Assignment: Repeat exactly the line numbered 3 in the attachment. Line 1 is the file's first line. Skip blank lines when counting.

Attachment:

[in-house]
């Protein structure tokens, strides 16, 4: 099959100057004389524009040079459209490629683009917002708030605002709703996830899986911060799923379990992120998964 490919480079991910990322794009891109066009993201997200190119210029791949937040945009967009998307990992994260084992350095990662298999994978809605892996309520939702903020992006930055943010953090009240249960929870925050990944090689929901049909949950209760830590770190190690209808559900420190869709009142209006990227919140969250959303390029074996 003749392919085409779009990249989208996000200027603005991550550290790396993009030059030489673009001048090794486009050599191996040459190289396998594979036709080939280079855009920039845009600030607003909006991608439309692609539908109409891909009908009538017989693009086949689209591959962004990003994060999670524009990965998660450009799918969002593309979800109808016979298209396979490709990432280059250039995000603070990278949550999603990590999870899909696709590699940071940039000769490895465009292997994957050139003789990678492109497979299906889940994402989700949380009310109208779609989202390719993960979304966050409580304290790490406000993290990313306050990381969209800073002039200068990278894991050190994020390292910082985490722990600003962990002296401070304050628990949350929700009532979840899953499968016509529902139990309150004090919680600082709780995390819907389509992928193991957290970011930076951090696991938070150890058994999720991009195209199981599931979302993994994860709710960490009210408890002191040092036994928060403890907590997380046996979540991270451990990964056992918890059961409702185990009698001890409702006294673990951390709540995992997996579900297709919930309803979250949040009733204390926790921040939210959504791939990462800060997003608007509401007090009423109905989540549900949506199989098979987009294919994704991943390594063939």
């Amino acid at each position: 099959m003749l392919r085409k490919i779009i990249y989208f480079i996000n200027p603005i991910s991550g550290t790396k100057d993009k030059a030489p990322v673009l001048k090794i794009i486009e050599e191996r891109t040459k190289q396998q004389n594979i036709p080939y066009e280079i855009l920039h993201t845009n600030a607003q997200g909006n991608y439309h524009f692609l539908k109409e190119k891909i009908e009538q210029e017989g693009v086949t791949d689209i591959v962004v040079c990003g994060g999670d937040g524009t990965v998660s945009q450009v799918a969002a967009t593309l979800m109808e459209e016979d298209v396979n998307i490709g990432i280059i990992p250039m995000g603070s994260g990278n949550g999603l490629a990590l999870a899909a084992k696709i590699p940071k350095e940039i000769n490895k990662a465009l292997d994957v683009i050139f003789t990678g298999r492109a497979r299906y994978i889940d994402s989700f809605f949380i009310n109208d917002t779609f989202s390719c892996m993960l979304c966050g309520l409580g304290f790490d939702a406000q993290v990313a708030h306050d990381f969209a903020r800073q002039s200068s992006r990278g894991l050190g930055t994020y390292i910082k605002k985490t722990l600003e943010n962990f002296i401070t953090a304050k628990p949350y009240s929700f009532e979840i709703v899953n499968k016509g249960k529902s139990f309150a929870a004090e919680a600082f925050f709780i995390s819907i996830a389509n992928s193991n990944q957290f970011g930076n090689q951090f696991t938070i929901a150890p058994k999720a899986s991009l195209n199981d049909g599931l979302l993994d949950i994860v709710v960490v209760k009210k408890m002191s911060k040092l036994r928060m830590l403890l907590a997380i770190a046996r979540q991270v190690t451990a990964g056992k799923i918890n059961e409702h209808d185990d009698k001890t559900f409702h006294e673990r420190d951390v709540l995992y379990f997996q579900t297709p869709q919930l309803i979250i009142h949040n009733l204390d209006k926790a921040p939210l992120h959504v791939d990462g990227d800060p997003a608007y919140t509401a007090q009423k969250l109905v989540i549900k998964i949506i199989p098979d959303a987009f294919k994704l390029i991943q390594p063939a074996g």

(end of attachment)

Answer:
């Amino acid at each position: 099959m003749l392919r085409k490919i779009i990249y989208f480079i996000n200027p603005i991910s991550g550290t790396k100057d993009k030059a030489p990322v673009l001048k090794i794009i486009e050599e191996r891109t040459k190289q396998q004389n594979i036709p080939y066009e280079i855009l920039h993201t845009n600030a607003q997200g909006n991608y439309h524009f692609l539908k109409e190119k891909i009908e009538q210029e017989g693009v086949t791949d689209i591959v962004v040079c990003g994060g999670d937040g524009t990965v998660s945009q450009v799918a969002a967009t593309l979800m109808e459209e016979d298209v396979n998307i490709g990432i280059i990992p250039m995000g603070s994260g990278n949550g999603l490629a990590l999870a899909a084992k696709i590699p940071k350095e940039i000769n490895k990662a465009l292997d994957v683009i050139f003789t990678g298999r492109a497979r299906y994978i889940d994402s989700f809605f949380i009310n109208d917002t779609f989202s390719c892996m993960l979304c966050g309520l409580g304290f790490d939702a406000q993290v990313a708030h306050d990381f969209a903020r800073q002039s200068s992006r990278g894991l050190g930055t994020y390292i910082k605002k985490t722990l600003e943010n962990f002296i401070t953090a304050k628990p949350y009240s929700f009532e979840i709703v899953n499968k016509g249960k529902s139990f309150a929870a004090e919680a600082f925050f709780i995390s819907i996830a389509n992928s193991n990944q957290f970011g930076n090689q951090f696991t938070i929901a150890p058994k999720a899986s991009l195209n199981d049909g599931l979302l993994d949950i994860v709710v960490v209760k009210k408890m002191s911060k040092l036994r928060m830590l403890l907590a997380i770190a046996r979540q991270v190690t451990a990964g056992k799923i918890n059961e409702h209808d185990d009698k001890t559900f409702h006294e673990r420190d951390v709540l995992y379990f997996q579900t297709p869709q919930l309803i979250i009142h949040n009733l204390d209006k926790a921040p939210l992120h959504v791939d990462g990227d800060p997003a608007y919140t509401a007090q009423k969250l109905v989540i549900k998964i949506i199989p098979d959303a987009f294919k994704l390029i991943q390594p063939a074996g």